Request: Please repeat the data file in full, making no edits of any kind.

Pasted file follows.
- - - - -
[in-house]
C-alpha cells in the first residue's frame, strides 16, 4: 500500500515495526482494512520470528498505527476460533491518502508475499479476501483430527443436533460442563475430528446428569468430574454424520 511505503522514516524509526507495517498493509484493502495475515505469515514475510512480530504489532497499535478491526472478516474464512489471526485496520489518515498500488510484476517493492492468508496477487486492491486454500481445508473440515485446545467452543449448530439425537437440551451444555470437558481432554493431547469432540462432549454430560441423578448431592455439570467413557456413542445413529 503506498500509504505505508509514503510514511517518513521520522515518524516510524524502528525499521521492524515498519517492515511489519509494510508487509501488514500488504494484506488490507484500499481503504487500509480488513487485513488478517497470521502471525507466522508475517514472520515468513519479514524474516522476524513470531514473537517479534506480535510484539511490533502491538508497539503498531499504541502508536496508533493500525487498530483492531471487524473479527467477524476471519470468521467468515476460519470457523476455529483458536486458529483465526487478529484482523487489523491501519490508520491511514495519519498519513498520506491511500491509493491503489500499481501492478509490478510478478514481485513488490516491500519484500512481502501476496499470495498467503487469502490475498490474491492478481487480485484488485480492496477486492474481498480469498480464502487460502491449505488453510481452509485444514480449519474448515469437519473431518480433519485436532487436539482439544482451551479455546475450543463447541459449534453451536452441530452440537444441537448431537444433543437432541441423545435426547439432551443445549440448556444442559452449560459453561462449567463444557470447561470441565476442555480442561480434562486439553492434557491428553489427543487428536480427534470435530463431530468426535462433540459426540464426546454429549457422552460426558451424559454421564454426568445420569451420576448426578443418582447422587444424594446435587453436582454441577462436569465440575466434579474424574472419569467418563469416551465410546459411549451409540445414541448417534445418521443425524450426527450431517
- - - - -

[in-house]
C-alpha cells in the first residue's frame, strides 16, 4: 500500500515495526482494512520470528498505527476460533491518502508475499479476501483430527443436533460442563475430528446428569468430574454424520 511505503522514516524509526507495517498493509484493502495475515505469515514475510512480530504489532497499535478491526472478516474464512489471526485496520489518515498500488510484476517493492492468508496477487486492491486454500481445508473440515485446545467452543449448530439425537437440551451444555470437558481432554493431547469432540462432549454430560441423578448431592455439570467413557456413542445413529 503506498500509504505505508509514503510514511517518513521520522515518524516510524524502528525499521521492524515498519517492515511489519509494510508487509501488514500488504494484506488490507484500499481503504487500509480488513487485513488478517497470521502471525507466522508475517514472520515468513519479514524474516522476524513470531514473537517479534506480535510484539511490533502491538508497539503498531499504541502508536496508533493500525487498530483492531471487524473479527467477524476471519470468521467468515476460519470457523476455529483458536486458529483465526487478529484482523487489523491501519490508520491511514495519519498519513498520506491511500491509493491503489500499481501492478509490478510478478514481485513488490516491500519484500512481502501476496499470495498467503487469502490475498490474491492478481487480485484488485480492496477486492474481498480469498480464502487460502491449505488453510481452509485444514480449519474448515469437519473431518480433519485436532487436539482439544482451551479455546475450543463447541459449534453451536452441530452440537444441537448431537444433543437432541441423545435426547439432551443445549440448556444442559452449560459453561462449567463444557470447561470441565476442555480442561480434562486439553492434557491428553489427543487428536480427534470435530463431530468426535462433540459426540464426546454429549457422552460426558451424559454421564454426568445420569451420576448426578443418582447422587444424594446435587453436582454441577462436569465440575466434579474424574472419569467418563469416551465410546459411549451409540445414541448417534445418521443425524450426527450431517